• If extracellular conditions are unfavourable, cells enter a temporary resting phase called the quiescent or G-zero (G0) phase, which may last for days, weeks, or even years before resuming proliferation.
  • In the S-phase, DNA replication and centriole duplication take place.
  • In the early division of Xenopus laevis and Drosophila fertilized eggs, no detectable G1, and G2- phases are observed. In these cells, S-phase alternates with M-phase. The zygote of Xenopus laevis takes about 90 minutes for its first division. Each of the subsequent 11 division cycles takes only 30 minutes.
  • Cell-division-cycle genes, or CDC genes, precisely control every phase of the cell cycle.
  • At the beginning of the M-phase of the cell cycle nuclear membrane degenerate. However, in yeast, it remains intact throughout the cell cycle.
  • After completion of the M-phase, a cell divides into two daughter cells. Both daughter cells have identical copies of the genetic material.

The significant events of the cell cycle

G1 phase:

  • Cell growth and organelle duplication.

S phase:

  • DNA replication, chromosome duplication, and centriole duplication.
  • A diploid cell replicates its DNA once and only once in each cell cycle.
  • The replicated DNA molecules are linked together by a protein complex. It is required for the orderly segregation of chromosomes during Anaphase.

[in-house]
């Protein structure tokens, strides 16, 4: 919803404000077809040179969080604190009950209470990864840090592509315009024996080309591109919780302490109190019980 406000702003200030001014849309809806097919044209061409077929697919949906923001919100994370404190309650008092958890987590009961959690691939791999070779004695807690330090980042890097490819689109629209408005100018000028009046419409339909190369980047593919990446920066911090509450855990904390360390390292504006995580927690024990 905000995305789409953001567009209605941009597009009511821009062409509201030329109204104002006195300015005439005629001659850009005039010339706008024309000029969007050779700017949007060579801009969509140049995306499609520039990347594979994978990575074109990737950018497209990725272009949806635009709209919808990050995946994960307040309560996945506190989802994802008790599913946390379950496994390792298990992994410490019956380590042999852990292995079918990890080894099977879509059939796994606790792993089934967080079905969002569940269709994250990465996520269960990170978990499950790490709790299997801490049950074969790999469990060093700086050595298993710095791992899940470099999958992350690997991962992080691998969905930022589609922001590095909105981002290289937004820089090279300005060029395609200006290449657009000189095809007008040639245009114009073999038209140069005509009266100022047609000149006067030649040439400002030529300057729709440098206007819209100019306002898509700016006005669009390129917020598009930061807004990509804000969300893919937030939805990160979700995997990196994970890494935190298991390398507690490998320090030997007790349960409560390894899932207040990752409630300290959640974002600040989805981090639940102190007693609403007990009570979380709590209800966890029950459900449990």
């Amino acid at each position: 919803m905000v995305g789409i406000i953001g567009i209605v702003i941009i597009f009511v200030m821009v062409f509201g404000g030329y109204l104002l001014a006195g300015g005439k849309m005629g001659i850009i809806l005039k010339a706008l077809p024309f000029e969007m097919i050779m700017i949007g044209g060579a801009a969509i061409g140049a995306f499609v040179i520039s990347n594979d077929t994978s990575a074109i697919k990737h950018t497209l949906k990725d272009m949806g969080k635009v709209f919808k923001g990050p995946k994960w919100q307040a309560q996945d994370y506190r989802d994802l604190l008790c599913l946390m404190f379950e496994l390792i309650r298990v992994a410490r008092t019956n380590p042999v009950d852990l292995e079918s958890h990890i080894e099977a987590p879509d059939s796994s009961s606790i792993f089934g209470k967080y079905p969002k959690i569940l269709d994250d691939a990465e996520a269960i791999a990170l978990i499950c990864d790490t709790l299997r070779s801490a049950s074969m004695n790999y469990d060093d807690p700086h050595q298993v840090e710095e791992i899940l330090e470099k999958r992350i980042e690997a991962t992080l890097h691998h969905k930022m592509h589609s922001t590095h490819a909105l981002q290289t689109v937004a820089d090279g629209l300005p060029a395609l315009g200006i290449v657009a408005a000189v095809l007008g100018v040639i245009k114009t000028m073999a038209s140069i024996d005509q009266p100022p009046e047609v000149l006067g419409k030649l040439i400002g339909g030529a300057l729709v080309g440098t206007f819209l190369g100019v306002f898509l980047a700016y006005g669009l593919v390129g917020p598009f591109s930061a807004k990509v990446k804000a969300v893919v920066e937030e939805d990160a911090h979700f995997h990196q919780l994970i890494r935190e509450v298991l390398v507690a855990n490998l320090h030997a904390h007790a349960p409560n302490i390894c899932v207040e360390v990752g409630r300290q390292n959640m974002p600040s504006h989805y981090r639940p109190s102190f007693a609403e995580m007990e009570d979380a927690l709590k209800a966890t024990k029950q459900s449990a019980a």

G2 phase:

  • Cell growth and preparation for mitosis.


  • Condensation of chromosomal material. Chromosomes are seen to be composed of two chromatids attached at the centromere. The two chromatids attached by the centromere are called sister chromatids.
  • The mitotic spindle is assembled.
  • Golgi bodies and endoplasmic reticulum fragments and nuclear membrane dissembles.


  • The nuclear envelope breaks down. It marks the beginning of the prometaphase.
  • Microtubules attach to the kinetochore of each chromosome. Around 20-30 microtubules attach to the kinetochore from each pole in a mammalian cell.
  • There are three kinds of the microtubular organization during cell division—the first is kinetochoric, which attaches to the kinetochore of the centromere of the chromosomes; second, interpolar, which runs from pole to pole and third is astral, which radiates from each pole.
  • Chromosomes are moved back and forth. This movement is called congression.


  • Chromosomes are aligned at the metaphase plate and attached to microtubules from both poles.


  • Chromosomes split from the centromere.
  • Chromosomes start to move towards opposite poles (anaphase A).
  • Spindle poles also move apart, causing elongation of the cell (anaphase B).


  • Chromosomes cluster at spindle poles.
  • Chromosomes disperse.
  • Nuclear membranes assemble around each of the Chromosome clusters.
  • Golgi bodies and endoplasmic reticulum reform.